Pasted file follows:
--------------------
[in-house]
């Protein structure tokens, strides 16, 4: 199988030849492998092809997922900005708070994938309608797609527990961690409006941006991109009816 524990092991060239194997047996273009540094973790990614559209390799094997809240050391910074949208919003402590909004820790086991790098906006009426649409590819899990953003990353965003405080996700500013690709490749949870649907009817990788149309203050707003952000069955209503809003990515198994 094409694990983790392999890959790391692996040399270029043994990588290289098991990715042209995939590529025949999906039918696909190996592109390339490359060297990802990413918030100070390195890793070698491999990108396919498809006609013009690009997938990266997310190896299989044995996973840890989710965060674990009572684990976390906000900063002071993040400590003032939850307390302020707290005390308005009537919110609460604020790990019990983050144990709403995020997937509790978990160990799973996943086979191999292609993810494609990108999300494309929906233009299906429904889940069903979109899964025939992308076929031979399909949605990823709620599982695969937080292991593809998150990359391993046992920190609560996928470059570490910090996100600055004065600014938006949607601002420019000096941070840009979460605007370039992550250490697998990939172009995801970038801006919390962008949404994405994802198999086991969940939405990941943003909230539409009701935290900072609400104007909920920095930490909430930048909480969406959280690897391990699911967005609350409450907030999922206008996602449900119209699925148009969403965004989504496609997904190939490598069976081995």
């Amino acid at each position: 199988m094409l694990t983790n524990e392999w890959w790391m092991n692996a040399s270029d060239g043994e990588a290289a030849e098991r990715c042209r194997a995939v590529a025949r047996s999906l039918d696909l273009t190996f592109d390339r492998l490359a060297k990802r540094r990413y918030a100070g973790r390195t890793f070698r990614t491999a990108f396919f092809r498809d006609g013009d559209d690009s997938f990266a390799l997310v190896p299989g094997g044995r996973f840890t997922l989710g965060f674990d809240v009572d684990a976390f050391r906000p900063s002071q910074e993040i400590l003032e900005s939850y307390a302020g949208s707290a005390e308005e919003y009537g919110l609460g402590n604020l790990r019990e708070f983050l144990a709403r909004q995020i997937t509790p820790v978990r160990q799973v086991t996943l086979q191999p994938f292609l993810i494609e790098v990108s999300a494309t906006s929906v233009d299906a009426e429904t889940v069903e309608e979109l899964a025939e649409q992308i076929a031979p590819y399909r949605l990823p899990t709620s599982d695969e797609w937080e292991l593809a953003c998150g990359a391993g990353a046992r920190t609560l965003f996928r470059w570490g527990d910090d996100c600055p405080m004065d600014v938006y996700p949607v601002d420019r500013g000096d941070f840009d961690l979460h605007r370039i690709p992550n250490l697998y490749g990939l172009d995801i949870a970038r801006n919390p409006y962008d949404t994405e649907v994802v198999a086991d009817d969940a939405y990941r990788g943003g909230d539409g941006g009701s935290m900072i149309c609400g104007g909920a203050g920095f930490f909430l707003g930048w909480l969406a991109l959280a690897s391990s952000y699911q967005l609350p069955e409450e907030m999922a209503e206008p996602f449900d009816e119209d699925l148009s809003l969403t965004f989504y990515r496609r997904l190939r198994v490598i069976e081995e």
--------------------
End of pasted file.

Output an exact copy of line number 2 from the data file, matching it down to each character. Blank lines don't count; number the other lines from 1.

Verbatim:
């Protein structure tokens, strides 16, 4: 199988030849492998092809997922900005708070994938309608797609527990961690409006941006991109009816 524990092991060239194997047996273009540094973790990614559209390799094997809240050391910074949208919003402590909004820790086991790098906006009426649409590819899990953003990353965003405080996700500013690709490749949870649907009817990788149309203050707003952000069955209503809003990515198994 094409694990983790392999890959790391692996040399270029043994990588290289098991990715042209995939590529025949999906039918696909190996592109390339490359060297990802990413918030100070390195890793070698491999990108396919498809006609013009690009997938990266997310190896299989044995996973840890989710965060674990009572684990976390906000900063002071993040400590003032939850307390302020707290005390308005009537919110609460604020790990019990983050144990709403995020997937509790978990160990799973996943086979191999292609993810494609990108999300494309929906233009299906429904889940069903979109899964025939992308076929031979399909949605990823709620599982695969937080292991593809998150990359391993046992920190609560996928470059570490910090996100600055004065600014938006949607601002420019000096941070840009979460605007370039992550250490697998990939172009995801970038801006919390962008949404994405994802198999086991969940939405990941943003909230539409009701935290900072609400104007909920920095930490909430930048909480969406959280690897391990699911967005609350409450907030999922206008996602449900119209699925148009969403965004989504496609997904190939490598069976081995």